For as long as Kirk Dearman can remember, playing the piano has been his greatest passion. He recalls, \“The first time I ever saw a piano, I thought, \‘I think I\‘m supposed to play that thing.\’\”
After listening to his older sister practice her piano lessons for a while, five-year-old Kirk climbed up on the piano bench and began to play her repertoire - by ear - with near perfection.
Soon after, Kirk took her place at the piano bench and he\‘s never left.
Kirk studied classical piano for eight years, and performed in annual recitals, as well as the National Piano Guild competitions. It was clear to Kirk’s teacher, a former concert pianist from New York, that Kirk had the potential for a career as a classical concert pianist and had big plans for him.
Kirk, however, had his own plans. He remembers spending hours picking out, by ear, melodies he\‘d heard on his mom\‘s records or on the radio. \“As a piano student, I was always a bit of a rebel. I hated to practice my weekly lessons. All I wanted to do is to just sit and play songs by ear,\” Kirk remembers. \“I never was particularly fond of classical music. I would listen to my mom\‘s Roger Williams and Peter Nero records, then mimic their arrangements.\”
In his eighth and final year of classical lessons, Kirk started working on his annual recital piece, the 35-page Mendelssohn\‘s \“Capriccio Brilliante,\” which had to be memorized. \“In my heart of hearts, all I wanted to do was quit and play pop songs. I finally decided I\‘d had enough and dropped the lessons, much to the disappointment to my teacher.\”
Kirk remembers sitting alone for hours in the family\‘s music room, playing all the popular songs from the radio and just \‘making up\’ songs. \“Playing the piano was how I expressed myself best,\” Kirk says, \“and it brought me the greatest pleasure.\”
Soon after quitting classical training, at age fourteen, Kirk got his first job playing the piano in a restaurant. From there, he started receiving invitations to play for various local events. At nineteen, he toured throughout the USA, Europe and the South Pacific, playing keyboards and singing with a Christian music group.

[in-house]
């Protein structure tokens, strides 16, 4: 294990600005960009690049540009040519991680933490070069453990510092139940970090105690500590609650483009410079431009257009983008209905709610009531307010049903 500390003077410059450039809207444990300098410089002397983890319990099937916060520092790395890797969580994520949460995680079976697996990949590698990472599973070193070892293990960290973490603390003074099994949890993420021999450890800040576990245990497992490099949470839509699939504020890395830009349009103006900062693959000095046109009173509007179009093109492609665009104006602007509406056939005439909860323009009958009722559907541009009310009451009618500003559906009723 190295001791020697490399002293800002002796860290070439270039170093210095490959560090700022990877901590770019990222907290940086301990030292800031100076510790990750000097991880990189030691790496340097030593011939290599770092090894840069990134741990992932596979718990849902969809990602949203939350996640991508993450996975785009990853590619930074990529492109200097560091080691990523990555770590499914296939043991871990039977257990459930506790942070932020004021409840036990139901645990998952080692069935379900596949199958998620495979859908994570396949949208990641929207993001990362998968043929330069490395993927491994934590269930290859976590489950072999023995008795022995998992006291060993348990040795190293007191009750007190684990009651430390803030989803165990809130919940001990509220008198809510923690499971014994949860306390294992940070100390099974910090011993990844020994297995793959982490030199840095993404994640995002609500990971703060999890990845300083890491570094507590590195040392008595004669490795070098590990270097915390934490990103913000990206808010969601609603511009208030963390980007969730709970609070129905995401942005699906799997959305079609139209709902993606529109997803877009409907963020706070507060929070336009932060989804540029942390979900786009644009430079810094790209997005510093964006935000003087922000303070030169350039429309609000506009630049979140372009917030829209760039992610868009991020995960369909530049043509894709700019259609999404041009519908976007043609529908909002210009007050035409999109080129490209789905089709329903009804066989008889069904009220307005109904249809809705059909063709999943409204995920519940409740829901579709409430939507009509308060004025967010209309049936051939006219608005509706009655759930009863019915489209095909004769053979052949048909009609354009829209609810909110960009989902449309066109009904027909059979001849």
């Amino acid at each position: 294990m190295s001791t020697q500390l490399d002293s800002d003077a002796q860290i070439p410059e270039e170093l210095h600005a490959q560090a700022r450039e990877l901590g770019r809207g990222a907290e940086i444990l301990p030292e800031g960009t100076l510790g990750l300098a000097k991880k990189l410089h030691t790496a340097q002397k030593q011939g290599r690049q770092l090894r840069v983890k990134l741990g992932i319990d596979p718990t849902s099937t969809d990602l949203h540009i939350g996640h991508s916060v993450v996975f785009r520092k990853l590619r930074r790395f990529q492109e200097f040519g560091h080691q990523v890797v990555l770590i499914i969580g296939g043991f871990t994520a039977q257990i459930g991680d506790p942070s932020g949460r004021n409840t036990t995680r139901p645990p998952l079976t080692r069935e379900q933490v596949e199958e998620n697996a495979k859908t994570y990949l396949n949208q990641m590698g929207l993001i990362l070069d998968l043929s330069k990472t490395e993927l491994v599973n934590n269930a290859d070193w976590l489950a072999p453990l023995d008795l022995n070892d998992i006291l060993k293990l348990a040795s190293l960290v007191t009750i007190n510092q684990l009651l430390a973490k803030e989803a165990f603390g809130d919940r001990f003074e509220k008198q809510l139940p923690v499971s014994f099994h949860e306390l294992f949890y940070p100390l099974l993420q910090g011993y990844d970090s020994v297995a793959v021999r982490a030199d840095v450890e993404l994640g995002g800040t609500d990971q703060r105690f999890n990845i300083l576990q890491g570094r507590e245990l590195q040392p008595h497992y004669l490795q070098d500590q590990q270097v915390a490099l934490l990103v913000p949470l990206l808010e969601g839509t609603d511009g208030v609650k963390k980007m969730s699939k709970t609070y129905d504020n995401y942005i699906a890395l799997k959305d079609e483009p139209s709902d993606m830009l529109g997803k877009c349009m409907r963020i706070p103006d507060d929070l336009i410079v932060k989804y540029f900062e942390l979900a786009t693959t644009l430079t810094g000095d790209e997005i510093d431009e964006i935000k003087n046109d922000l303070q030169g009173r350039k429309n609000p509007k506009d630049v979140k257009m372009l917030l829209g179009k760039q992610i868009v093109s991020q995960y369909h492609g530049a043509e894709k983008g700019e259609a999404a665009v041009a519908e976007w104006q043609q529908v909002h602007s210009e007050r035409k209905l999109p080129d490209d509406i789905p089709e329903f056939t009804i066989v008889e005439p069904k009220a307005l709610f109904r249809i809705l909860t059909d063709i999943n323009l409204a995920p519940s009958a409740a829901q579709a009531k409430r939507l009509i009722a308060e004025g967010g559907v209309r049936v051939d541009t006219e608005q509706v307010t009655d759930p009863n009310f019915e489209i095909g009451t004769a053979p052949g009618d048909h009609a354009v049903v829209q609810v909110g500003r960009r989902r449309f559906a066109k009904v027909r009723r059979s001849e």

Married at twenty and living in Dallas, TX, Kirk was the pianist for his church and soon caught the attention of the owner of a recording studio where he began doing session work.
Over the years, Kirk has continued to do session work and has played in restaurants, as well as for various functions, including banquets, weddings, receptions, charity events, fundraisers, private parties, conferences, church events, and home concerts. He has also made a number of television appearances and even had his own radio program, playing the piano and singing.
From 1984 until 1991, he and his wife, Deby, lived in Europe and performed music concerts in cathedrals throughout Southern Europe and the UK.
Besides being an accomplished pianist, Kirk is also a singer/songwriter/composer. And because he\‘s had such success in these areas, they\‘ve always been his primary focus. \“Sometimes the most obvious path is obscured by the pressures of life and it takes years to find your way back to the place where inspiration falls like fresh rain,” said Kirk. \“It\‘s all coming full circle now and I\‘m realizing that my first love has always been the piano. And I want to get back to focusing on that.\”
In light of this, Kirk has released several solo piano projects in his trademark soothing, calming piano style.
With a neoclassical/romantic piano style, Kirk is frequently compared to pianists Jim Brickman, George Winston, and John Tesh.
He and Deby currently reside in Franklin, TN.